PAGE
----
Restrictive Covenants: A “Tommy Boy” Case Study
The Anatomy of a Deal Newsletter October 23, 2020
Each month, Eric Duffee looks at a different piece of The Anatomy of a Deal – a series of easy-to-digest articles that break down complicated aspects of business transactions – helping you better understand terms + processes that can shape the direction of your business.
- M+A deals almost always require sellers to sign covenants restricting their ability to directly compete, solicit former employees, solicit customers, or utilize “confidential” information.
- M+A non-compete agreements are longer in duration and more reliably enforceable than more well-known employee non-compete agreements.
- Covenants not to solicit employees or customers/vendors of the new buyer are often far more complicated than they appear to be at first glance.
- M+A confidentiality agreements can be the most important of all restrictive covenants because they apply for an indefinite duration.
When I’m talking with business owners who are selling their business and the issue of the non-competition provision comes up, the answer I often get after raising the issue is pretty consistent: “Why the hell do I care? If I wanted to keep running the business, I wouldn’t be selling!”
Fair enough. But the non-compete (and the other “restrictive covenants” we’ll talk about later) do matter and—contrary to popular belief—are negotiable. Even if you don’t think you’ll ever get back into the business, things change. I spend more time than you might imagine helping buyers and sellers evaluate these post-closing restrictions because the seller often gets the itch to get back into the business, or do something in a related field. It would, of course, be much better for everyone if we had a meaningful conversation about these restrictions before the deal is done.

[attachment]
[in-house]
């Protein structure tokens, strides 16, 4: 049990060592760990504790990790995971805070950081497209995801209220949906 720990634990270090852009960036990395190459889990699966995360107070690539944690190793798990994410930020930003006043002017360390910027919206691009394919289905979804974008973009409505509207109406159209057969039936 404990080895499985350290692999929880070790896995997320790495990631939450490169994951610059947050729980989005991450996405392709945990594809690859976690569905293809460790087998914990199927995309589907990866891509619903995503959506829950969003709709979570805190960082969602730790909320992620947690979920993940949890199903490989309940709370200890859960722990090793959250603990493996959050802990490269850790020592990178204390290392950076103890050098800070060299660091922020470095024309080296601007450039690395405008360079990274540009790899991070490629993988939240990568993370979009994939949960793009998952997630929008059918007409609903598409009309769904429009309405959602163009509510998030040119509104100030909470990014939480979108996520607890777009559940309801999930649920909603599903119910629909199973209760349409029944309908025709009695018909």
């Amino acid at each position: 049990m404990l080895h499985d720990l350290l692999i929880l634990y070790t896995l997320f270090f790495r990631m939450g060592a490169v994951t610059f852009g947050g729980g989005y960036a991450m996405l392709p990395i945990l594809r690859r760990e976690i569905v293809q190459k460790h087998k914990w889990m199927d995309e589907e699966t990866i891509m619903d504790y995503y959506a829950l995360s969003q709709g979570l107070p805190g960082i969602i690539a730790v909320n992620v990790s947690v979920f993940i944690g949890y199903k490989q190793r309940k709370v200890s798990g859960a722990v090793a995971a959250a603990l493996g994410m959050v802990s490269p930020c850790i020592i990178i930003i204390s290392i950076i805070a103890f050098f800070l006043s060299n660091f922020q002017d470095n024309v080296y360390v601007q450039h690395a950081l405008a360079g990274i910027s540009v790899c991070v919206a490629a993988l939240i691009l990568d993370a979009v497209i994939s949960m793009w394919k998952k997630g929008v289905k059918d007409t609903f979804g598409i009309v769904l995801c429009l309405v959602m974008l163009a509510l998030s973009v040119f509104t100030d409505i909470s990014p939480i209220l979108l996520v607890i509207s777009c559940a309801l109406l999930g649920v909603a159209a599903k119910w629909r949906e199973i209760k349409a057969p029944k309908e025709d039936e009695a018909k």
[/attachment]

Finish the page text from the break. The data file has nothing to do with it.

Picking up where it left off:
Why do these covenants exist? Simply stated, the buyer can’t enjoy the benefits of the business it’s acquiring unless the seller agrees not to interfere with the buyer’s ability to run the business and retain its relationships for some period after closing. These covenants are designed to protect this “goodwill” that the buyer is acquiring.
So let’s take a closer look at these restrictive covenants and how you might think about approaching them in your deal.
1. Non-Competition Restrictions
Most people are familiar with non-competition restrictions, in which an individual agrees not to compete with the business for some period of time in a specific geographical area. Non-competition provisions are pretty common in normal employment relationships, and they’re nearly ubiquitous in M+A transactions. However, there are some key differences between M+A non-competition covenants and employment-related covenants to consider:
- M+A covenants are much longer: In the typical employment situation (depending on your state), you might be able to get a duration of a few months up to 18 months (or maybe even 24 months for certain high-level people). Anything longer is almost sure to be unenforceable, unless you pay the person for the full duration of the covenant. In contrast, M+A non-competes regularly exceed two years. In fact, something in the 4-5 year range is the norm. And, while courts would almost never enforce such a long restriction in the employment context, courts generally view something in the 4-5 year range as reasonable in the context of a sale of business.